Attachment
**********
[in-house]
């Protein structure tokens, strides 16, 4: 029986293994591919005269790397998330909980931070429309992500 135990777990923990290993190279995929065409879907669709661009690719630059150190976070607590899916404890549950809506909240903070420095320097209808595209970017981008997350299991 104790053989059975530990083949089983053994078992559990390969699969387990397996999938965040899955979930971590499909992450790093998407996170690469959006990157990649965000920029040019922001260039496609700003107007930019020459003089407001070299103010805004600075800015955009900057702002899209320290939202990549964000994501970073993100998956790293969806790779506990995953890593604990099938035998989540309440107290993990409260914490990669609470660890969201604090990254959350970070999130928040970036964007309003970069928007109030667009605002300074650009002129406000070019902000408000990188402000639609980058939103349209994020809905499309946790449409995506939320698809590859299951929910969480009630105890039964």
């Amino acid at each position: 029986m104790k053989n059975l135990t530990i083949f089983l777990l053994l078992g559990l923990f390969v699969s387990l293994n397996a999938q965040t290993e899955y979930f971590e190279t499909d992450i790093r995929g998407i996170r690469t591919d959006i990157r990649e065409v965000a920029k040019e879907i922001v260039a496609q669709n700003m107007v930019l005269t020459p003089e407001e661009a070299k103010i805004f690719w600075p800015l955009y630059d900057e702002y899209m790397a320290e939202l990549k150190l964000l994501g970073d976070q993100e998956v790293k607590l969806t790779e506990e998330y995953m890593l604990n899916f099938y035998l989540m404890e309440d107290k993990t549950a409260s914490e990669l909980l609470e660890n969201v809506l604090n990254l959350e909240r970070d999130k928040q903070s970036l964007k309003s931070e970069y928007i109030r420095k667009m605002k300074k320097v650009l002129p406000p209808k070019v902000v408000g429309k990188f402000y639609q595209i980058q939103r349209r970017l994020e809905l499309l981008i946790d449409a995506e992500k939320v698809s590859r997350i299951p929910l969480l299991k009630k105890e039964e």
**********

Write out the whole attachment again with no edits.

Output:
[in-house]
């Protein structure tokens, strides 16, 4: 029986293994591919005269790397998330909980931070429309992500 135990777990923990290993190279995929065409879907669709661009690719630059150190976070607590899916404890549950809506909240903070420095320097209808595209970017981008997350299991 104790053989059975530990083949089983053994078992559990390969699969387990397996999938965040899955979930971590499909992450790093998407996170690469959006990157990649965000920029040019922001260039496609700003107007930019020459003089407001070299103010805004600075800015955009900057702002899209320290939202990549964000994501970073993100998956790293969806790779506990995953890593604990099938035998989540309440107290993990409260914490990669609470660890969201604090990254959350970070999130928040970036964007309003970069928007109030667009605002300074650009002129406000070019902000408000990188402000639609980058939103349209994020809905499309946790449409995506939320698809590859299951929910969480009630105890039964």
């Amino acid at each position: 029986m104790k053989n059975l135990t530990i083949f089983l777990l053994l078992g559990l923990f390969v699969s387990l293994n397996a999938q965040t290993e899955y979930f971590e190279t499909d992450i790093r995929g998407i996170r690469t591919d959006i990157r990649e065409v965000a920029k040019e879907i922001v260039a496609q669709n700003m107007v930019l005269t020459p003089e407001e661009a070299k103010i805004f690719w600075p800015l955009y630059d900057e702002y899209m790397a320290e939202l990549k150190l964000l994501g970073d976070q993100e998956v790293k607590l969806t790779e506990e998330y995953m890593l604990n899916f099938y035998l989540m404890e309440d107290k993990t549950a409260s914490e990669l909980l609470e660890n969201v809506l604090n990254l959350e909240r970070d999130k928040q903070s970036l964007k309003s931070e970069y928007i109030r420095k667009m605002k300074k320097v650009l002129p406000p209808k070019v902000v408000g429309k990188f402000y639609q595209i980058q939103r349209r970017l994020e809905l499309l981008i946790d449409a995506e992500k939320v698809s590859r997350i299951p929910l969480l299991k009630k105890e039964e």